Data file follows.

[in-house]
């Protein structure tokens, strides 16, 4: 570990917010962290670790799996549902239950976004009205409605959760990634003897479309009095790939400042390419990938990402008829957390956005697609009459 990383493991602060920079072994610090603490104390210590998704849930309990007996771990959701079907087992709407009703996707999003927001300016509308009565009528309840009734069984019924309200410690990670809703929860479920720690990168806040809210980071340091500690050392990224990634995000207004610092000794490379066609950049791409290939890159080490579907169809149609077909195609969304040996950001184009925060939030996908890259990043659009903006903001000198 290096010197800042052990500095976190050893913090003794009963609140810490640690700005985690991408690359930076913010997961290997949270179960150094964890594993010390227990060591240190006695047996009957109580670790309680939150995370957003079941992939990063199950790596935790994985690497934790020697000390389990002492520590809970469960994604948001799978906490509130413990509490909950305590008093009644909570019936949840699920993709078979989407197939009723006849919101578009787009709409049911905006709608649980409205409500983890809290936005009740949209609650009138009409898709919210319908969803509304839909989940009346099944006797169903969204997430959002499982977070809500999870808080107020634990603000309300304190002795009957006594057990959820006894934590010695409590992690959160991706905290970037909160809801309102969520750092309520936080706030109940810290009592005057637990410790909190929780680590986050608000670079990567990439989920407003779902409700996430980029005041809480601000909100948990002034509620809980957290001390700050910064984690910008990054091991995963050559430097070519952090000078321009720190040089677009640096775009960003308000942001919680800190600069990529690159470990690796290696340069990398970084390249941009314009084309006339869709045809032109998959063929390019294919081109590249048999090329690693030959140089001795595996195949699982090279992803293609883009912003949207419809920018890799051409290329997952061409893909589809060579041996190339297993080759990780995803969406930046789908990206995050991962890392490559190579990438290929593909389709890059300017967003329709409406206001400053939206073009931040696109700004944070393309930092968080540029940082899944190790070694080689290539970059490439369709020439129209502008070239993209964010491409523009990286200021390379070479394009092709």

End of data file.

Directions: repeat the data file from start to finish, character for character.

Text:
[in-house]
């Protein structure tokens, strides 16, 4: 570990917010962290670790799996549902239950976004009205409605959760990634003897479309009095790939400042390419990938990402008829957390956005697609009459 990383493991602060920079072994610090603490104390210590998704849930309990007996771990959701079907087992709407009703996707999003927001300016509308009565009528309840009734069984019924309200410690990670809703929860479920720690990168806040809210980071340091500690050392990224990634995000207004610092000794490379066609950049791409290939890159080490579907169809149609077909195609969304040996950001184009925060939030996908890259990043659009903006903001000198 290096010197800042052990500095976190050893913090003794009963609140810490640690700005985690991408690359930076913010997961290997949270179960150094964890594993010390227990060591240190006695047996009957109580670790309680939150995370957003079941992939990063199950790596935790994985690497934790020697000390389990002492520590809970469960994604948001799978906490509130413990509490909950305590008093009644909570019936949840699920993709078979989407197939009723006849919101578009787009709409049911905006709608649980409205409500983890809290936005009740949209609650009138009409898709919210319908969803509304839909989940009346099944006797169903969204997430959002499982977070809500999870808080107020634990603000309300304190002795009957006594057990959820006894934590010695409590992690959160991706905290970037909160809801309102969520750092309520936080706030109940810290009592005057637990410790909190929780680590986050608000670079990567990439989920407003779902409700996430980029005041809480601000909100948990002034509620809980957290001390700050910064984690910008990054091991995963050559430097070519952090000078321009720190040089677009640096775009960003308000942001919680800190600069990529690159470990690796290696340069990398970084390249941009314009084309006339869709045809032109998959063929390019294919081109590249048999090329690693030959140089001795595996195949699982090279992803293609883009912003949207419809920018890799051409290329997952061409893909589809060579041996190339297993080759990780995803969406930046789908990206995050991962890392490559190579990438290929593909389709890059300017967003329709409406206001400053939206073009931040696109700004944070393309930092968080540029940082899944190790070694080689290539970059490439369709020439129209502008070239993209964010491409523009990286200021390379070479394009092709």